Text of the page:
Given Sally’s election to have her entire account balance paid directly to her, she has two options to avoid paying income tax and the 10% penalty tax.  Under the first option, Sally could repay her plan loan before distribution of her vested account balance is made, so that the plan would have paid her $32,000 (the entire $40,000 account balance minus $8,000, which is the mandatory 20% withholding amount on $40,000).  Sally would have 60 days after receipt of the $32,000 cash distribution to roll over $40,000 (the $32,000 cash distribution she received plus $8,000 from other sources) to an IRA or her new employer’s eligible retirement plan (assuming that plan accepts rollovers).  Under the second option, if Sally does not repay her plan loan before distribution of her vested account balance is made, Sally could roll over the $22,000 cash distribution she received plus $8,000 from other sources within 60 days after receipt of the cash distribution.  She also would have until April 15, 2020 (the due date of her 2019 federal income tax return, unless extended) to come up with $10,000 and roll that amount to an IRA or her new employer’s eligible retirement plan (assuming that plan accepts rollovers of qualified plan loan offset distributions).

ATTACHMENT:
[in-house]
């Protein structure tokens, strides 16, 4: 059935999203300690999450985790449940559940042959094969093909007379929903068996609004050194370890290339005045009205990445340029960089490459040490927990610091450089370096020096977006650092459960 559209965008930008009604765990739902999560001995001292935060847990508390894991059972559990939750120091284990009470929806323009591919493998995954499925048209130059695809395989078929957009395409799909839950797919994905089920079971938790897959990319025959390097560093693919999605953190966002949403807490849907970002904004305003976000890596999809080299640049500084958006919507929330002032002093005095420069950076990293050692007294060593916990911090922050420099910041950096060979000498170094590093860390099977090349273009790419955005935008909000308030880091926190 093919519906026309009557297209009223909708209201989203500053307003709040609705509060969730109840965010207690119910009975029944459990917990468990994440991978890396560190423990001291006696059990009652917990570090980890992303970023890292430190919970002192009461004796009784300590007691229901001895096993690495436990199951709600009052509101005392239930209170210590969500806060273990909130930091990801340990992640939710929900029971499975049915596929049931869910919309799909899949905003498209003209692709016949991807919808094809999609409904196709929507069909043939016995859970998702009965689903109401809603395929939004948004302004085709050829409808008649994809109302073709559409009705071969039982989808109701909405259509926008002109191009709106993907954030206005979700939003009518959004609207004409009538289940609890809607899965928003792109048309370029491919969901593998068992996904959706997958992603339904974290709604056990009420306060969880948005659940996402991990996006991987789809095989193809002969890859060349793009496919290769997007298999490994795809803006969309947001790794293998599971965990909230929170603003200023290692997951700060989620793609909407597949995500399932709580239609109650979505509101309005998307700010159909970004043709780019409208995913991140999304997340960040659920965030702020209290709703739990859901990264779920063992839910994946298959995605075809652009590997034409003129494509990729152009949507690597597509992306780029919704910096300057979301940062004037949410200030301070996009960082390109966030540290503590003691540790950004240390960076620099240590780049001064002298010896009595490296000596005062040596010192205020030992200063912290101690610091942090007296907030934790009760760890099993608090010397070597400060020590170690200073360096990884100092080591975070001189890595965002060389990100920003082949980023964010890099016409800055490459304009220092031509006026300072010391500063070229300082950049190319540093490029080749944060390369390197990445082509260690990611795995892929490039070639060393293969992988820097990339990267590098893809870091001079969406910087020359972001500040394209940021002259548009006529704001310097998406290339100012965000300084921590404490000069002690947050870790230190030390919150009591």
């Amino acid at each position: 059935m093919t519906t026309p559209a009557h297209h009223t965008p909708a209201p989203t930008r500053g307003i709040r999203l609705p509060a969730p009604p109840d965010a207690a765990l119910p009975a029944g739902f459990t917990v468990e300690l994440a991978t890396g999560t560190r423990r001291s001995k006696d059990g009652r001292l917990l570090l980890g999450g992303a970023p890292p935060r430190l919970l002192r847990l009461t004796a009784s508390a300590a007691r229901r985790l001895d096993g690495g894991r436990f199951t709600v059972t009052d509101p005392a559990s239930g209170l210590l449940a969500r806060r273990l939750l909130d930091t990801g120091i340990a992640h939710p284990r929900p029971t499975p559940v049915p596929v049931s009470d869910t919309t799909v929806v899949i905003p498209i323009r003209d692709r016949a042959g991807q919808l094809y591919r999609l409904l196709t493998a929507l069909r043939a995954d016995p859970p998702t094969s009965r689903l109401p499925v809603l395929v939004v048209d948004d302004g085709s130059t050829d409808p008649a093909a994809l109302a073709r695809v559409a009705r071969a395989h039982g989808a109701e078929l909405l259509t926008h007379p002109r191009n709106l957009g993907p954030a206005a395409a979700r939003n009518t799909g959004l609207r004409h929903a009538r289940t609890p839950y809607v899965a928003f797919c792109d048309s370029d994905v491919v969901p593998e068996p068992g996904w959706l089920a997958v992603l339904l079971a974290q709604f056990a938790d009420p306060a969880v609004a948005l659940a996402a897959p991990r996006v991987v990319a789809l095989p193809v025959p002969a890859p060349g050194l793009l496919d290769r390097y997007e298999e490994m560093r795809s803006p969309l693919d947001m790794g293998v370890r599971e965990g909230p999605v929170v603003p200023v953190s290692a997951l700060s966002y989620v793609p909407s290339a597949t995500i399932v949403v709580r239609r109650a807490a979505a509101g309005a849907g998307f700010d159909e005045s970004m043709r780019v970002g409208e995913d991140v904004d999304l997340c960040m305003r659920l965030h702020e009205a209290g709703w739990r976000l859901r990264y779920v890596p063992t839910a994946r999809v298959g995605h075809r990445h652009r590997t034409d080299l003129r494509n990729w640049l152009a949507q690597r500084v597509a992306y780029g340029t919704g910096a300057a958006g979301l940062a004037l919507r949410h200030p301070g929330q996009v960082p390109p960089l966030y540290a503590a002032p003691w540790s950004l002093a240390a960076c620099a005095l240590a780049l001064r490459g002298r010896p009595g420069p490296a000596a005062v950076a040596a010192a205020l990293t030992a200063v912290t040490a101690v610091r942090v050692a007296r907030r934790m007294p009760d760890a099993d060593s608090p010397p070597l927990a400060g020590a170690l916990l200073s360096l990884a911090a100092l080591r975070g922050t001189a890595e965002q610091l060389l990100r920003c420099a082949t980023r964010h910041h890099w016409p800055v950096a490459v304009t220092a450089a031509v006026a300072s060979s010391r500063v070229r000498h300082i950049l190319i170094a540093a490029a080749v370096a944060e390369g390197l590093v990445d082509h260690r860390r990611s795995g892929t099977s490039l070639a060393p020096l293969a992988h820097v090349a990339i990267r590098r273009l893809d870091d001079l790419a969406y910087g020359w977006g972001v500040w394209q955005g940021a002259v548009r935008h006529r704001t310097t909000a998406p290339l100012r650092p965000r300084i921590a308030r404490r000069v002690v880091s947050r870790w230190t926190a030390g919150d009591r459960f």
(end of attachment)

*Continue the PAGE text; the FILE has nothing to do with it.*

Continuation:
As noted above, the extended rollover window applies only to plan loan offset distributions that are qualified plan loan offsets distributions - - that is, plan loan offset distributions that occur either by reason of termination of the plan or the participant’s failure to satisfy the loan repayment terms because of his or her severance from employment.  If a plan loan offset distribution occurs for any other reason, the 60-day rollover window applies.

If plan sponsors have not already done so, now is a good time to take the following actions:

  1. Confirm with the plan administrator or third-party administrator that the Special Tax Notice provided to plan participants before an eligible rollover distribution is made has been updated to disclose the extended rollover window for qualified plan loan offset distributions.  The IRS, in Notice 2018-74, has updated its two model notices (one for distributions that are not from a designated Roth account and one for distributions from a designated Roth account) to include language addressing the extended rollover window.

  2. Decide whether the plan will accept rollover contributions consisting of qualified plan loan offset amounts.  If yes, a plan amendment likely will be required because plans that accept rollover contributions typically provide that an employee must make the rollover contribution to the plan within 60 days after receipt of the distribution.

If you have any questions please contact a member of Verrill Dana's Employee Benefits & Executive Compensation Group.